Hebrews exhorts the letter’s recipients to not neglect meeting together “as is the habit of some” (Heb 10:25). Many apply this verse to churches such that it becomes a command to meet together as the whole church on Sunday mornings.
Everyone agrees that this passage exhorts the audience of Hebrews to not neglect (or forsake) meeting as some others had done. The question I am asking is: does it command the church universal to meet on Sunday morning as a whole gathered body? And if it does, then would that command be at odds with submitting to governmental mandates that temporarily restrict or prevent regular Sunday morning worship?
Here are my thoughts.
Three prior questions
To tackle this question, we need to ask three prior questions because Hebrews 10:24–25 does not specify when Christians should meet (Sunday) or how large a gathering must be, nor does it make a generic statement (see the argument below) but one directed towards a specific audience (which can apply more broadly of course). These three questions are:
- Does the Bible say Christians should meet regularly? (Yes)
- Does the Bible say we should meet on Sunday? (See below)
- Does the Bible say how large a gathering needs to be? (No)
Here are answers to each of these questions:
Does the Bible say Christians meet regularly? Let’s get the obvious out the way. Christians should meet to confess, to pray, to hear the Word, to take the Lord’s Supper, and to be baptized. The body of Christ needs to be the body of Christ in some way, shape, or form. Typically, that means gathering in some sufficient space to do our priestly duty of worship. Hence, the church needs some sort of building to function to fullest potential.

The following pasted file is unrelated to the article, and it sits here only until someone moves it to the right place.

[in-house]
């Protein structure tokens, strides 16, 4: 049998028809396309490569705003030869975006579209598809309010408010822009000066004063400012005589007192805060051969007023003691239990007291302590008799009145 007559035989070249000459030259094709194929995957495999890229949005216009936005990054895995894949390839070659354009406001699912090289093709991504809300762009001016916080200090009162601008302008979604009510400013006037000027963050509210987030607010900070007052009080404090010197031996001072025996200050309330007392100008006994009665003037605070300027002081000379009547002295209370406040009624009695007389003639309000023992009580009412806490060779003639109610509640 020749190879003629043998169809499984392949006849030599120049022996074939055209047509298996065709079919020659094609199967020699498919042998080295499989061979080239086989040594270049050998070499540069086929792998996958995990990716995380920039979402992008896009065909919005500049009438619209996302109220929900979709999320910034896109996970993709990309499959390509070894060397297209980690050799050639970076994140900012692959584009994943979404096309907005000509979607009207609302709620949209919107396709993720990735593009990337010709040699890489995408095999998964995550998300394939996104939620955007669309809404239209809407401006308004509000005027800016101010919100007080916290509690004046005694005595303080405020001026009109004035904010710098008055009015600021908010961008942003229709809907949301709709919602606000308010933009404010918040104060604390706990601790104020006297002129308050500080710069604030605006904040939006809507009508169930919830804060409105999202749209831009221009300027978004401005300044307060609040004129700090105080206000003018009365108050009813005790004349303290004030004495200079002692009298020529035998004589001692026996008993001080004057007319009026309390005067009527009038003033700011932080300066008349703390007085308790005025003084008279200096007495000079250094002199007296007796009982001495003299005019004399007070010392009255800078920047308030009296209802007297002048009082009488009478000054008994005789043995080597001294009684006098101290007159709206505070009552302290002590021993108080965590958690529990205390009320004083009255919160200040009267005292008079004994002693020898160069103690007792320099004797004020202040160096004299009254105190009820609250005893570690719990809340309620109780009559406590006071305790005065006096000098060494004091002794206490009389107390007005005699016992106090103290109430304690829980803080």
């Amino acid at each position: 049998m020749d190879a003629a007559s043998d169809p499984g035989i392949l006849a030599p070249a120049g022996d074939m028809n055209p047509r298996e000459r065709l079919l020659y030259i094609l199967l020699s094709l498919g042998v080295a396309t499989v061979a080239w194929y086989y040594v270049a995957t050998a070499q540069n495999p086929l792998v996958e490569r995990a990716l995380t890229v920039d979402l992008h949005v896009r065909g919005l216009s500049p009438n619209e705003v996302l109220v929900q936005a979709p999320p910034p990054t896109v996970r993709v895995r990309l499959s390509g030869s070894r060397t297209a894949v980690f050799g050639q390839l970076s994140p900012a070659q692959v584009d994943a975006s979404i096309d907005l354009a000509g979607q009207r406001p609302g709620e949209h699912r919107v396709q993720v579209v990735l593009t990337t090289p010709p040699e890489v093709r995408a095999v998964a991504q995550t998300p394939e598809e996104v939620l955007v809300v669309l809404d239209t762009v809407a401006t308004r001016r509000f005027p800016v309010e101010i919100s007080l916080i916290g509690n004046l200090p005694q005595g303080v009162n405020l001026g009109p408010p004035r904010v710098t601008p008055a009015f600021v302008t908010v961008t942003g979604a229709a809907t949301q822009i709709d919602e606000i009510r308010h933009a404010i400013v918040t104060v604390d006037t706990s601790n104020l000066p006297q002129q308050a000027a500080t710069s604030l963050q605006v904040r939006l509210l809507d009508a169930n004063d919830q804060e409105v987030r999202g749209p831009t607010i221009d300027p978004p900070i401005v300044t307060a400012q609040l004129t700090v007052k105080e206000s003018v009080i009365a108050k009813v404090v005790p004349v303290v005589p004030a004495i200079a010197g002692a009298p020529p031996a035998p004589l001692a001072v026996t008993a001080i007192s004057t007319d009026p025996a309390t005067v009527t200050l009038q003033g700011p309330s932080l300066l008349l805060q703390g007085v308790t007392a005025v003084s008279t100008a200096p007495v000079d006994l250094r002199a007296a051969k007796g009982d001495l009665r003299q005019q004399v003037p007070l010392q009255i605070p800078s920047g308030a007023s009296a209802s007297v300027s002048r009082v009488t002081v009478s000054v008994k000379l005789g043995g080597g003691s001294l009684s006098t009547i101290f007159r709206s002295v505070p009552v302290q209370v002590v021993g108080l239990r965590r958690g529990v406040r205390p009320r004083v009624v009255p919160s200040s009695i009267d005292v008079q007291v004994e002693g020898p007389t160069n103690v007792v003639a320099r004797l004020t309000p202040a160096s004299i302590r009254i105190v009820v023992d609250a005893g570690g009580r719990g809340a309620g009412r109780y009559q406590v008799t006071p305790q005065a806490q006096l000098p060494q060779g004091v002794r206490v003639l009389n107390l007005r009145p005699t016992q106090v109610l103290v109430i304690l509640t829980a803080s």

Does the Bible say we should meet on Sunday? Given that we need to gather in some way, in what sort of way should we gather? Does it have to be on Sunday? Generally, Christians associate Sunday with the “Lord’s Day” (Rev 1:10). That day, we think, means the day of Christ’s resurrection—the first day of the week, Sunday (Acts 20:7; 1 Cor 16:2). So while the Bible does not directly command that we worship on the Lord’s Day (if that means Sunday), tradition and Scriptural hints guide us to the practice of Sunday worship.
Does the Bible say how large a gathering needs to be? Do we need to have a large gathering? Again, Scripture provides no number except one might imagine the minimum necessary to organize a church. So perhaps one elder and one or two other families. A local church can then be small and meet anywhere that there is sufficient space.
Hebrews 10:24–25 grammatically begins in Hebrews 10:23, which provides, in my view, a key to the whole passage:
Let us hold fast to the confession of hope without wavering for faithful is the one who promises and let us consider [how] to stir each other up to love and good deeds by not forsaking gathering together as some have done by habit; instead, [let us consider stirring up each other] by encouraging [each other] all the more as you see the day drawing near.
[23 κατέχωμεν τὴν ὁμολογίαν τῆς ἐλπίδος ἀκλινῆ, πιστὸς γὰρ ὁ ἐπαγγειλάμενος, 24 καὶ κατανοῶμεν ἀλλήλους εἰς παροξυσμὸν ἀγάπης καὶ καλῶν ἔργων, 25 μὴ ἐγκαταλείποντες τὴν ἐπισυναγωγὴν ἑαυτῶν, καθὼς ἔθος τισίν, ἀλλὰ παρακαλοῦντες, καὶ τοσούτῳ μᾶλλον ὅσῳ βλέπετε ἐγγίζουσαν τὴν ἡμέραν.]
Holding fast to the confession stands as perhaps the central concern of Hebrews (Heb 3:1; 4:14). Hebrews expands on this confession which basically amounts to Jesus’s saving work as the high priest according to the order of Melchizedek.